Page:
' *** IT IS HIGHLY RECOMMENDED THAT YOU READ MY FIRST WINDOW API TUTORIAL ON PSC FIRST! *** '
Anyway, the findwindowex API lookes something like this:
FindWindowEx (ByVal hWnd1 As Long, ByVal hWnd2 As Long, ByVal lpsz1 As String, ByVal lpsz2 As String) As Long
Well, the first hwnd (window) parameter deals with the main window you are searching on, and THE SECOND deals with multiple
controls. How is that? Well, you would put the window handle of a previous control in that so it will conviently skip that control. In other
words, when you have the window handle of another control already, just include it in that so it would get the data from that control, but
rather the control you want it to.
I HAVE INCLUDED FILES (SOURCE EXAMPLES) with this tutorial, so download them please :-).
I included the source for a quick pure Win32 c++ app to use as an example, but I also included a vb example program (All you really need
is a program that has three textboxes on it, but vb has wierd class names like thunderedit and all that, where as c++ has the standard
"Edit" class name that we see in all other programs written in pure Win32 Languages (Like notepad etc). We will use this for an example.
This code will refer to that program, so you must have the downloaded and open when running our vb code!
Ok, my source is WELL commented, so just take it from there. I have included both the source to this and the c++ program.
' DECLARE FindWindow,FindWindowEx, SendMessage, and then WM_GETTEXT
' Now, this should be pretty familiar to you (other than the second hwnd param).
' If it doesn't then you should download and read my first window tutorial on PSC
' It is named A Supreme Window Tutorial. (Just search for supreme)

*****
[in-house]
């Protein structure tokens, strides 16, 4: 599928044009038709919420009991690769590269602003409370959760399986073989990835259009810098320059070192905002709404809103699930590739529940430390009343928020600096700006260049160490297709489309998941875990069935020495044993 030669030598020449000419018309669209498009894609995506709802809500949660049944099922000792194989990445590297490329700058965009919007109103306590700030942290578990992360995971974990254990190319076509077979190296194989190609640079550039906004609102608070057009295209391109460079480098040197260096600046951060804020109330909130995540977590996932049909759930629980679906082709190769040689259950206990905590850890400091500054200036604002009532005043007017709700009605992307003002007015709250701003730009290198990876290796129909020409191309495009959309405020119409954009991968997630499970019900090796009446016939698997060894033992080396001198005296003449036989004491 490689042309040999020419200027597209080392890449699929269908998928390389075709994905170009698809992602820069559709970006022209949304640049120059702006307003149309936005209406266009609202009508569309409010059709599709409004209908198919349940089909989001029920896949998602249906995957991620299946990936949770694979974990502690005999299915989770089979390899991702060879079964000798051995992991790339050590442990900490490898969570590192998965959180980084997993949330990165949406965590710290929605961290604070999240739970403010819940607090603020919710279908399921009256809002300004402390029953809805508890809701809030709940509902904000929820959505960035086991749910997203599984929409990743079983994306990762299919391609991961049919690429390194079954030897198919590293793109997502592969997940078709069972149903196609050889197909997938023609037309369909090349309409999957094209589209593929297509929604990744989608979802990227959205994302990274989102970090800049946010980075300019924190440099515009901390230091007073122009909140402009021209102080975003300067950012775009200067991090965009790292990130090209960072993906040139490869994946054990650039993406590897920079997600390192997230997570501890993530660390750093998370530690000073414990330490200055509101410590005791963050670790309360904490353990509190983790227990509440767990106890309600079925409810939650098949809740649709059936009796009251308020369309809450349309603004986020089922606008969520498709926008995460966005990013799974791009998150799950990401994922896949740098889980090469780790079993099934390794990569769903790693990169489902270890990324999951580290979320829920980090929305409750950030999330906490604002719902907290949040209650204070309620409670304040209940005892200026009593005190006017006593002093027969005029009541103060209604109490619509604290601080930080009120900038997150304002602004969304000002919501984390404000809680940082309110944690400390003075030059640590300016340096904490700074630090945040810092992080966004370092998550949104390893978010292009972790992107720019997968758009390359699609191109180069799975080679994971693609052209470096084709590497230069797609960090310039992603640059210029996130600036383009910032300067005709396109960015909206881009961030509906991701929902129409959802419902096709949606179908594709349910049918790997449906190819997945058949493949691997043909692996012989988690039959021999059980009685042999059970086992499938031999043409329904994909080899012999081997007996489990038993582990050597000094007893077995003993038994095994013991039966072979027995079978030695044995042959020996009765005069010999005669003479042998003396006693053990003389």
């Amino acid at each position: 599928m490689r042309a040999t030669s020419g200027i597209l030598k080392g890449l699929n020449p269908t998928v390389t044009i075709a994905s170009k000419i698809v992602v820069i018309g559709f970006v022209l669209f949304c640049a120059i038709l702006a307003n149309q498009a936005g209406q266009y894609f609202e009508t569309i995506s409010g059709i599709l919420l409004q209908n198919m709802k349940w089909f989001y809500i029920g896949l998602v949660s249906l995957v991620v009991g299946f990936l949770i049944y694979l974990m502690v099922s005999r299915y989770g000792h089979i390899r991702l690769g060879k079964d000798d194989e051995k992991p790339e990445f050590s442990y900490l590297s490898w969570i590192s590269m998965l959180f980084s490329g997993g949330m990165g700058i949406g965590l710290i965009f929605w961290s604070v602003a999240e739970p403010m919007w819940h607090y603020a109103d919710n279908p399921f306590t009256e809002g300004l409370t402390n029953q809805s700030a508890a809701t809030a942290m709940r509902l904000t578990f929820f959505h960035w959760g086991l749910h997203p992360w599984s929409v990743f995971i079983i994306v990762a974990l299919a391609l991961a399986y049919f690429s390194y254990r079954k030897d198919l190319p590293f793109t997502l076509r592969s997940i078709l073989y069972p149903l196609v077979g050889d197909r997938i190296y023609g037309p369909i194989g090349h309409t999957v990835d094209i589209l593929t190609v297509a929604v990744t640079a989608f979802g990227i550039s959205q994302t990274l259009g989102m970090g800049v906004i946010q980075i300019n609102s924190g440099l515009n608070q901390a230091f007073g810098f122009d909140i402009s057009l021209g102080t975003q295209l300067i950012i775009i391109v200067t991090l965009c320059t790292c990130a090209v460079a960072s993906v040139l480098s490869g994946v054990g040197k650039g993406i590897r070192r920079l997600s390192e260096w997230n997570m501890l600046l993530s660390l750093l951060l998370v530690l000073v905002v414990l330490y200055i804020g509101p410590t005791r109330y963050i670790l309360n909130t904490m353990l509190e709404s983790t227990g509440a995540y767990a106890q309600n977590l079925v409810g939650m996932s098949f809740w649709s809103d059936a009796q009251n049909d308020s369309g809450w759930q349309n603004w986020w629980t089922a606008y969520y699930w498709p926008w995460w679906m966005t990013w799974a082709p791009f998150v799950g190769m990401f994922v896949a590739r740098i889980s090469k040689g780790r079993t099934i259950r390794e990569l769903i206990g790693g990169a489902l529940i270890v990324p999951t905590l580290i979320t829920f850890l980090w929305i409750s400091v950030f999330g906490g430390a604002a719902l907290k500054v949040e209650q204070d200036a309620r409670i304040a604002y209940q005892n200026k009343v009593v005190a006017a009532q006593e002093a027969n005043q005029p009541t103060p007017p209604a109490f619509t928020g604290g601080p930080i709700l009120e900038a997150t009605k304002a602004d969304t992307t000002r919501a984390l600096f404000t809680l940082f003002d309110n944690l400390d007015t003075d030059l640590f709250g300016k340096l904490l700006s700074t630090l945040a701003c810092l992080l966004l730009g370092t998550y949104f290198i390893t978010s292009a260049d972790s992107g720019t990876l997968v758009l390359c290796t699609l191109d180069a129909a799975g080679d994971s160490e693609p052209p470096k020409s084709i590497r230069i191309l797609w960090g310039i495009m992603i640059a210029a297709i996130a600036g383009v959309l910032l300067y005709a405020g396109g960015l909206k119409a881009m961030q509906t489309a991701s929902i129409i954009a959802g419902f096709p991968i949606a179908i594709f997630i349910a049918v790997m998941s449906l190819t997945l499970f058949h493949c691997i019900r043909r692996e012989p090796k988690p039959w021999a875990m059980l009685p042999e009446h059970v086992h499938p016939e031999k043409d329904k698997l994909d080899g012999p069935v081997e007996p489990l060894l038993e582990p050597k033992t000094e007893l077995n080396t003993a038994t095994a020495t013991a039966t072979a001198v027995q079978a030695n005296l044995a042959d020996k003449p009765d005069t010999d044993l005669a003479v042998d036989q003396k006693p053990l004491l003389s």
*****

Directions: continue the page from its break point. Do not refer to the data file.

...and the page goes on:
' -- Jaime Muscatelli
Private Sub cmdretrieve_Click()
Dim lMainHwnd As Long
Dim lEdit1 As Long
Dim lEdit2 As Long
Dim lEdit3 As Long
'Yes, these are buffers/pointers. If you don't know what they are, then read my first tutorial
Dim sEdit1 As String * 256
Dim sEdit2 As String * 256
Dim sEdit3 As String * 256
lMainHwnd = FindWindow("MTBExample", "Multiple
'The Main window. Notice the custom class Name?!?! I Love C++
lEdit1 = FindWindowEx(lMainHwnd, 0&, "Edit", vbNullString)
' The first textbox. Nothing New here
lEdit2 = FindWindowEx(lMainHwnd, lEdit1, "Edit", vbNullString)
' Now this is where it gets interesting. See the second HWND param? It has the
' first textbox hwnd in it. Just like I said, include the first textbox hwnd
' so it will skip that window and go to the next window! :-)
lEdit3 = FindWindowEx(lMainHwnd, lEdit2, "Edit", vbNullString)
' Same process here, except we included the second textbox (Which has the first in it!)
' This is like a spider chart. The second includes the first, so the third will be found!
' Now this should be familiar (Again, if not, go to my first tutorial)
' It is just simple data retrieval
If lEdit3 Then
SendMessageString lEdit1, WM_GETTEXT, 256, sEdit1
SendMessageString lEdit2, WM_GETTEXT, 256, sEdit2
SendMessageString lEdit3, WM_GETTEXT, 256, sEdit3
txtEdit1.Text = sEdit1
txtEdit2.Text = sEdit2
txtEdit3.Text = sEdit3
MsgBox "All Done"
MsgBox "It isn't finding the window, check and see if the program is running..."
If you have any further questions after DOWNLOADING and trying everything out, then email me at: firstname.lastname@example.org . Please
vote for me, and check out my first tutorial and my other tutorials.
' If you are interested in learning c++, see my exclusive tutorial on PSC that is a vb to c++ tutorial. Just search for vb to c++ or something
(or go to the "All submissions by this author").